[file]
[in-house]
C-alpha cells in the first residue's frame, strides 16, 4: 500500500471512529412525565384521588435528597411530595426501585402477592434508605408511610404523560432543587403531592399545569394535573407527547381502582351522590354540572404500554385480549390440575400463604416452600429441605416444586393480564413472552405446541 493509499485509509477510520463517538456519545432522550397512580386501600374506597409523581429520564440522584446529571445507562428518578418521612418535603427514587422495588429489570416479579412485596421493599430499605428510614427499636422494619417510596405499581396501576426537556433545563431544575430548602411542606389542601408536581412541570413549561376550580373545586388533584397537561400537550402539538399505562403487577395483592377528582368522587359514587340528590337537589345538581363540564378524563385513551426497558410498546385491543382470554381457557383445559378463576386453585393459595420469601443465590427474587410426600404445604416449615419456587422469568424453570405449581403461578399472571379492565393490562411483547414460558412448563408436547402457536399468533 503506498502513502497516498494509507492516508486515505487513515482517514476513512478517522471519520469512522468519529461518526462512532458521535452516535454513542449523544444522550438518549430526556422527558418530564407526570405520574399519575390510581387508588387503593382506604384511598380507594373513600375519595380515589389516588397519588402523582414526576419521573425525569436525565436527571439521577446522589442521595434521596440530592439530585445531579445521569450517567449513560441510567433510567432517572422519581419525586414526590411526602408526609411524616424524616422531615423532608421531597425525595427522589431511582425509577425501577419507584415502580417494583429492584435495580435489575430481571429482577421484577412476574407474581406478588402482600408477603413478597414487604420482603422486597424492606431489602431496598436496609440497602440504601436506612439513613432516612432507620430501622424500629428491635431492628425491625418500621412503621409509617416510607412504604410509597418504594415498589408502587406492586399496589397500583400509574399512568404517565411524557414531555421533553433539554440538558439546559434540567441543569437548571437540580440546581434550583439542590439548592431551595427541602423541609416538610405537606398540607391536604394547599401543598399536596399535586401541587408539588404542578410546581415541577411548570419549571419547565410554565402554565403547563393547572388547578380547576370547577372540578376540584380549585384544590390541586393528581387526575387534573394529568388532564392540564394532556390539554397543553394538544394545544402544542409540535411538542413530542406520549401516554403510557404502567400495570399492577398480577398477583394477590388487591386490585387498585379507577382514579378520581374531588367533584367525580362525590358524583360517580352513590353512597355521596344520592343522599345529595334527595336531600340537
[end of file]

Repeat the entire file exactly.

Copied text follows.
[in-house]
C-alpha cells in the first residue's frame, strides 16, 4: 500500500471512529412525565384521588435528597411530595426501585402477592434508605408511610404523560432543587403531592399545569394535573407527547381502582351522590354540572404500554385480549390440575400463604416452600429441605416444586393480564413472552405446541 493509499485509509477510520463517538456519545432522550397512580386501600374506597409523581429520564440522584446529571445507562428518578418521612418535603427514587422495588429489570416479579412485596421493599430499605428510614427499636422494619417510596405499581396501576426537556433545563431544575430548602411542606389542601408536581412541570413549561376550580373545586388533584397537561400537550402539538399505562403487577395483592377528582368522587359514587340528590337537589345538581363540564378524563385513551426497558410498546385491543382470554381457557383445559378463576386453585393459595420469601443465590427474587410426600404445604416449615419456587422469568424453570405449581403461578399472571379492565393490562411483547414460558412448563408436547402457536399468533 503506498502513502497516498494509507492516508486515505487513515482517514476513512478517522471519520469512522468519529461518526462512532458521535452516535454513542449523544444522550438518549430526556422527558418530564407526570405520574399519575390510581387508588387503593382506604384511598380507594373513600375519595380515589389516588397519588402523582414526576419521573425525569436525565436527571439521577446522589442521595434521596440530592439530585445531579445521569450517567449513560441510567433510567432517572422519581419525586414526590411526602408526609411524616424524616422531615423532608421531597425525595427522589431511582425509577425501577419507584415502580417494583429492584435495580435489575430481571429482577421484577412476574407474581406478588402482600408477603413478597414487604420482603422486597424492606431489602431496598436496609440497602440504601436506612439513613432516612432507620430501622424500629428491635431492628425491625418500621412503621409509617416510607412504604410509597418504594415498589408502587406492586399496589397500583400509574399512568404517565411524557414531555421533553433539554440538558439546559434540567441543569437548571437540580440546581434550583439542590439548592431551595427541602423541609416538610405537606398540607391536604394547599401543598399536596399535586401541587408539588404542578410546581415541577411548570419549571419547565410554565402554565403547563393547572388547578380547576370547577372540578376540584380549585384544590390541586393528581387526575387534573394529568388532564392540564394532556390539554397543553394538544394545544402544542409540535411538542413530542406520549401516554403510557404502567400495570399492577398480577398477583394477590388487591386490585387498585379507577382514579378520581374531588367533584367525580362525590358524583360517580352513590353512597355521596344520592343522599345529595334527595336531600340537